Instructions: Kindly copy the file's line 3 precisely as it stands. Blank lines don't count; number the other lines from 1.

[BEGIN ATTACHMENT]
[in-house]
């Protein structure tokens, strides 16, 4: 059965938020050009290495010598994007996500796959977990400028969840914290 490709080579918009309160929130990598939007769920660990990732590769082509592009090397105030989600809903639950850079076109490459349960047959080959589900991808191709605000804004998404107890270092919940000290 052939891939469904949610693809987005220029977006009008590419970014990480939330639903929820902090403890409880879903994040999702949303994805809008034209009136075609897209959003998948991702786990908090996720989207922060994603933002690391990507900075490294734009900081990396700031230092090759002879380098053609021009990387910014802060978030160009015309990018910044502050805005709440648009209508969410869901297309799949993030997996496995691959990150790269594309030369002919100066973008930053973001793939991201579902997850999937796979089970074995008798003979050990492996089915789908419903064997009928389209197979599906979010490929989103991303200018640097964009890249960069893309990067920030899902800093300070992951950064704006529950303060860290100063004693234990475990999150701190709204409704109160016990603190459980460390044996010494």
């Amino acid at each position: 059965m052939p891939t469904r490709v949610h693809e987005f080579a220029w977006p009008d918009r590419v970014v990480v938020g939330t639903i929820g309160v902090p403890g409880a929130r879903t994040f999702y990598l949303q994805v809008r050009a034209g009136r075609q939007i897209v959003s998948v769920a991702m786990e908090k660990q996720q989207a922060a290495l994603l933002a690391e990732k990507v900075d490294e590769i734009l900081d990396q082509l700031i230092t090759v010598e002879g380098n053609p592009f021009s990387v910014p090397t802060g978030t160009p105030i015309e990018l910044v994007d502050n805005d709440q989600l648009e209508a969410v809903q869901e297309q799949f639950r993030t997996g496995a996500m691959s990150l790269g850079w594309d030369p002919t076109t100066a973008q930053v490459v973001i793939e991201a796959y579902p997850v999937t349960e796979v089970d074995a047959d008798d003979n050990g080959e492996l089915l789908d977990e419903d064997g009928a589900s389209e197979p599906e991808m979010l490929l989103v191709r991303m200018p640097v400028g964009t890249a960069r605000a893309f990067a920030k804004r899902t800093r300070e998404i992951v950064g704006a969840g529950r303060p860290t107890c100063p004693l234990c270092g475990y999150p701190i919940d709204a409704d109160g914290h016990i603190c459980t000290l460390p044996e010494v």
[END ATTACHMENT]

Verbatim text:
């Amino acid at each position: 059965m052939p891939t469904r490709v949610h693809e987005f080579a220029w977006p009008d918009r590419v970014v990480v938020g939330t639903i929820g309160v902090p403890g409880a929130r879903t994040f999702y990598l949303q994805v809008r050009a034209g009136r075609q939007i897209v959003s998948v769920a991702m786990e908090k660990q996720q989207a922060a290495l994603l933002a690391e990732k990507v900075d490294e590769i734009l900081d990396q082509l700031i230092t090759v010598e002879g380098n053609p592009f021009s990387v910014p090397t802060g978030t160009p105030i015309e990018l910044v994007d502050n805005d709440q989600l648009e209508a969410v809903q869901e297309q799949f639950r993030t997996g496995a996500m691959s990150l790269g850079w594309d030369p002919t076109t100066a973008q930053v490459v973001i793939e991201a796959y579902p997850v999937t349960e796979v089970d074995a047959d008798d003979n050990g080959e492996l089915l789908d977990e419903d064997g009928a589900s389209e197979p599906e991808m979010l490929l989103v191709r991303m200018p640097v400028g964009t890249a960069r605000a893309f990067a920030k804004r899902t800093r300070e998404i992951v950064g704006a969840g529950r303060p860290t107890c100063p004693l234990c270092g475990y999150p701190i919940d709204a409704d109160g914290h016990i603190c459980t000290l460390p044996e010494v």